BL: I am hosting a health care summit in October where I am inviting experts from all areas of the health field to address the question: "What do we do now?" Republicans and Democrats are always blaming each other, and both parties are beholden to the insurance industry. I want to see a moratorium on any charges that someone incurred as a result of a catastrophic health emergency. That's just for starters.

ePMedia: Finally, a "horse race" question. Many progressives are seeing the Green Party as a "spoiler" instead of a contributor to a positive political process. How do you address such criticism, especially in the 5th district, where it is unlikely that you would siphon any votes from Sensenbrenner, but would be taking them from the Democrat Kennedy, making it even more unlikely that he will unseat the incumbent?

BL: If I don't get any Sensenbrenner former voters in my corner, I won't stand a chance. But, I learned a lot during the signature gathering for the nomination papers. There are many disgruntled, dissatisfied and angry Republicans. They don't see their representative as fiscally conservative and the environmental record of the Republican party is horrible. Furthermore, the immigration policy has yet to be tested at the polls. As far as the charge of being a "spoiler," that has run its final, undistinguished lap. Guess what? There's nothing to spoil. The rascals in government have desecrated the process. That's why I threw my hat in. And, if anyone thinks things will change if the democrats Democrats get in, their reasoning is "spoiled." We have seen nobody but a Bush or Clinton in high office since 1988, and they are gearing up to get Hillary or Jeb in there for at least another decade unless we, the people say, "NO." The Green Party is the hope, not the scapegoat.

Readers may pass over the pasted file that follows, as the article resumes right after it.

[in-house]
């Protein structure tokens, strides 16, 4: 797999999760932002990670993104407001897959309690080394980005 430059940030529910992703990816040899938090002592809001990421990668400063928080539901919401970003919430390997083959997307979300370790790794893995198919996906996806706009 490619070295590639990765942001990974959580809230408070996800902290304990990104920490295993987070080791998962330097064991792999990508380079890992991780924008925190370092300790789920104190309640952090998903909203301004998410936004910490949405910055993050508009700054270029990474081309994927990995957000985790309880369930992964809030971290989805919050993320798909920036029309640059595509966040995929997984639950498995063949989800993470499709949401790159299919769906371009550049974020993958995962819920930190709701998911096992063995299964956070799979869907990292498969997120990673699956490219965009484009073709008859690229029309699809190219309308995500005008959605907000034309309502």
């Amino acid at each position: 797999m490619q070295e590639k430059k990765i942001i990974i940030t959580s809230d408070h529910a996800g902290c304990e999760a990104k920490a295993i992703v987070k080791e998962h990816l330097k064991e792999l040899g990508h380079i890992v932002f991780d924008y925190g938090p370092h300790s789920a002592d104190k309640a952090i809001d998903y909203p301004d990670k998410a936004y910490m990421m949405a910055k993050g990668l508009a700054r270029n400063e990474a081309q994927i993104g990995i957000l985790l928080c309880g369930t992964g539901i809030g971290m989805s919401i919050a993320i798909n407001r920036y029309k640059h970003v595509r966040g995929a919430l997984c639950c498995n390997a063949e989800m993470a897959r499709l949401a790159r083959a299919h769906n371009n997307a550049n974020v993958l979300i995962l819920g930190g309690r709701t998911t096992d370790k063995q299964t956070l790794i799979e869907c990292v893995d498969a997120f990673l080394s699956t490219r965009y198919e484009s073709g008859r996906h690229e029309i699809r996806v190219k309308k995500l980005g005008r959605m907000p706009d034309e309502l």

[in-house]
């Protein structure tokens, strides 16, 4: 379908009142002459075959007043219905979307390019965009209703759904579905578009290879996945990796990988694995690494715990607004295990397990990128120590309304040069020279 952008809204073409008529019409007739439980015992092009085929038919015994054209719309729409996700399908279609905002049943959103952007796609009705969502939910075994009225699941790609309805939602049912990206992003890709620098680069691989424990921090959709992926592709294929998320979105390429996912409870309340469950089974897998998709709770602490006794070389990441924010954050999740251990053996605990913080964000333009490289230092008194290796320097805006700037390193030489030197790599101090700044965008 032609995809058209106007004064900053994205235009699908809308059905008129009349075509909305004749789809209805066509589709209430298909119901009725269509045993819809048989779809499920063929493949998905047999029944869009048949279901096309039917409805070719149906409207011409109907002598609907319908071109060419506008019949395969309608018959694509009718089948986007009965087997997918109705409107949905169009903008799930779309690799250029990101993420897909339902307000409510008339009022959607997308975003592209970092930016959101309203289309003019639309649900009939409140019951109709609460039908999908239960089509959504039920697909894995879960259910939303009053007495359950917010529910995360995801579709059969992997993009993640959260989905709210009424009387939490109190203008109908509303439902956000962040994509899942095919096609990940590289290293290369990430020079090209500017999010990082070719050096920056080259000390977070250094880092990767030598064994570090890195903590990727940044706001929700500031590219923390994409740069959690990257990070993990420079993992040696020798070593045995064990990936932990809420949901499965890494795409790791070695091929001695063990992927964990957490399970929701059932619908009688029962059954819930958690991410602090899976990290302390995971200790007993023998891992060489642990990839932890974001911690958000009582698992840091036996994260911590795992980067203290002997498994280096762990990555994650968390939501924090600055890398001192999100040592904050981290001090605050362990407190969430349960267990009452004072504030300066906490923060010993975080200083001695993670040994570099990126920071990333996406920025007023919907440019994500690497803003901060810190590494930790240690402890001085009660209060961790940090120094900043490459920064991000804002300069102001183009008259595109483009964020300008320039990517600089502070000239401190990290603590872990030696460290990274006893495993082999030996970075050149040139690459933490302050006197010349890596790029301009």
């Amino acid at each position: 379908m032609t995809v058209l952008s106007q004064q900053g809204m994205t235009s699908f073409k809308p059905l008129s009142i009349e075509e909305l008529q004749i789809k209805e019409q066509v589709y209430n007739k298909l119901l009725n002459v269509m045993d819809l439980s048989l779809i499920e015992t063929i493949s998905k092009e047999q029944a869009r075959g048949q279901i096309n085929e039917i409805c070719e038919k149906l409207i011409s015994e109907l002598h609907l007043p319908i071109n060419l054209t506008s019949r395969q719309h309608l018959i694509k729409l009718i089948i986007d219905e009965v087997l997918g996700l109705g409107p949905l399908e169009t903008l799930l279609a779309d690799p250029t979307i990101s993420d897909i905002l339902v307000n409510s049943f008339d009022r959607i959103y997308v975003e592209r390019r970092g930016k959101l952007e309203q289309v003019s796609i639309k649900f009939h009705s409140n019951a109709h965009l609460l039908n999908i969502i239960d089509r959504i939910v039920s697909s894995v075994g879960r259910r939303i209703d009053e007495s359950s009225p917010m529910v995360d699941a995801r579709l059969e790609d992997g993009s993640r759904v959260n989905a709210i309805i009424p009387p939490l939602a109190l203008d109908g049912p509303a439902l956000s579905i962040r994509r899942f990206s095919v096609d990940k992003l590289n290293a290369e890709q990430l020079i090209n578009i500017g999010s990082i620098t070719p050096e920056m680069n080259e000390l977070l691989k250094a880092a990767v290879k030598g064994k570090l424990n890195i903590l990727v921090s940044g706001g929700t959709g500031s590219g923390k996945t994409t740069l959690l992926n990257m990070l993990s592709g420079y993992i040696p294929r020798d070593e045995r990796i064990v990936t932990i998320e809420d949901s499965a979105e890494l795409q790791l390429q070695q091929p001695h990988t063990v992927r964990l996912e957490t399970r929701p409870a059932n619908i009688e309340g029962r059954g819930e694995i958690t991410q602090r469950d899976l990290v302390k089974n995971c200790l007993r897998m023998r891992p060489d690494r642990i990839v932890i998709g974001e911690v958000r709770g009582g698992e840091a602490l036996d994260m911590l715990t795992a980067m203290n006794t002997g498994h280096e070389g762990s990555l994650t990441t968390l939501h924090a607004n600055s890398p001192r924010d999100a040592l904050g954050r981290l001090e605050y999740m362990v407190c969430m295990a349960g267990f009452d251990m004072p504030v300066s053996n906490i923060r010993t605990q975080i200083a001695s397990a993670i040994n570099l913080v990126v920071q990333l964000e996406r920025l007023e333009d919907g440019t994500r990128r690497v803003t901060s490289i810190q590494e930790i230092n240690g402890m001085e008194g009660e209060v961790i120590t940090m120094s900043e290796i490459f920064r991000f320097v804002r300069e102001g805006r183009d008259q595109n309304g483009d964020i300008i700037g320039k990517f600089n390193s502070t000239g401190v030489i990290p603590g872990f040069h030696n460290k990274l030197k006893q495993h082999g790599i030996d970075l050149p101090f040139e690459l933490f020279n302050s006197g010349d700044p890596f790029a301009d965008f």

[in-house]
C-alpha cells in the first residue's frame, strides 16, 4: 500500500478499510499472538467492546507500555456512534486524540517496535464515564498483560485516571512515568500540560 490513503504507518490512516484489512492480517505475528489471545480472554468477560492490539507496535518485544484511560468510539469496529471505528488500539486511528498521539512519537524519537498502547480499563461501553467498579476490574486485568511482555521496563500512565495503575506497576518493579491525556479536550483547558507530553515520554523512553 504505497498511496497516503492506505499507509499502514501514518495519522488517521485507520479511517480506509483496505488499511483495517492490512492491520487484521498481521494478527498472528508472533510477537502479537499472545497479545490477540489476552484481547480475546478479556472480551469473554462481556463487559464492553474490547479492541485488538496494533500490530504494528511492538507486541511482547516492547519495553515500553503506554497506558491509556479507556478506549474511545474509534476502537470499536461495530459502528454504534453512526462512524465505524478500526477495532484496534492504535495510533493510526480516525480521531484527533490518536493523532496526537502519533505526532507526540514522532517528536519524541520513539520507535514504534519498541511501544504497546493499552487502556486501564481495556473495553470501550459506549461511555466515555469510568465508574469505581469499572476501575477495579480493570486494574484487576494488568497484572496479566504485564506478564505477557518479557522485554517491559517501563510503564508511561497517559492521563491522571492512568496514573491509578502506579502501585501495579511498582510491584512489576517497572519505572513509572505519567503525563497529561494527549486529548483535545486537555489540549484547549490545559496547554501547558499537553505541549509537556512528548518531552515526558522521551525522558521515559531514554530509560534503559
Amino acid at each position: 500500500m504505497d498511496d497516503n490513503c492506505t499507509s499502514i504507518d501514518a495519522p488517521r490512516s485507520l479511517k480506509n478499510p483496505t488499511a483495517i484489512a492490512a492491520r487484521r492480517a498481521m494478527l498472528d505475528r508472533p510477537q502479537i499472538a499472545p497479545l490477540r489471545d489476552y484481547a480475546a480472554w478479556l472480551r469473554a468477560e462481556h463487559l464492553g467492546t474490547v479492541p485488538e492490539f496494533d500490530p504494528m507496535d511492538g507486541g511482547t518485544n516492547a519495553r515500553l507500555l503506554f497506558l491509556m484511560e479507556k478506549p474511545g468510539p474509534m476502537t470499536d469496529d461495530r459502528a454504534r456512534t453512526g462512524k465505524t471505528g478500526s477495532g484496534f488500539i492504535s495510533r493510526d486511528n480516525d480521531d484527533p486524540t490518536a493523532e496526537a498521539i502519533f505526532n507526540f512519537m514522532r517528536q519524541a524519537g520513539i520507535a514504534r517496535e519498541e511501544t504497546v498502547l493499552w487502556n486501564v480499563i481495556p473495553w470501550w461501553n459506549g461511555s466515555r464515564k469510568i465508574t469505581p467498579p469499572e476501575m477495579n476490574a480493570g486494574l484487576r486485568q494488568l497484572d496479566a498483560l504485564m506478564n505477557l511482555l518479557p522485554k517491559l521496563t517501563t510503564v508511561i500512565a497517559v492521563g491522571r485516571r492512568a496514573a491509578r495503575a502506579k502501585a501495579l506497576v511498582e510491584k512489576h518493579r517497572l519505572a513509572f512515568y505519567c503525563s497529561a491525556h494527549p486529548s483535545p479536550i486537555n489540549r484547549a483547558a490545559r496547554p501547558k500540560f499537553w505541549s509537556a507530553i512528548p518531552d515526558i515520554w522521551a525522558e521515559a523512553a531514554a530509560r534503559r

ePMedia: Are there other issues you would like to comment on?

BL: I will gladly keep you apprised of the developments of my campaign. Wisconsin is a Petri dish of America's politics. Not only the battle for legislative offices, we also have the death penalty and the ban on gay unions on the ballot in November.

ePMedia: Thank you again for taking the time to answer our questions.

ePluribus Media fact checker note: Barbara Ehrenreich uses this figure in an interview ( in her book Nickel and Dimed. Other sources vary cite 430 to 1 or -- over 400 to 1.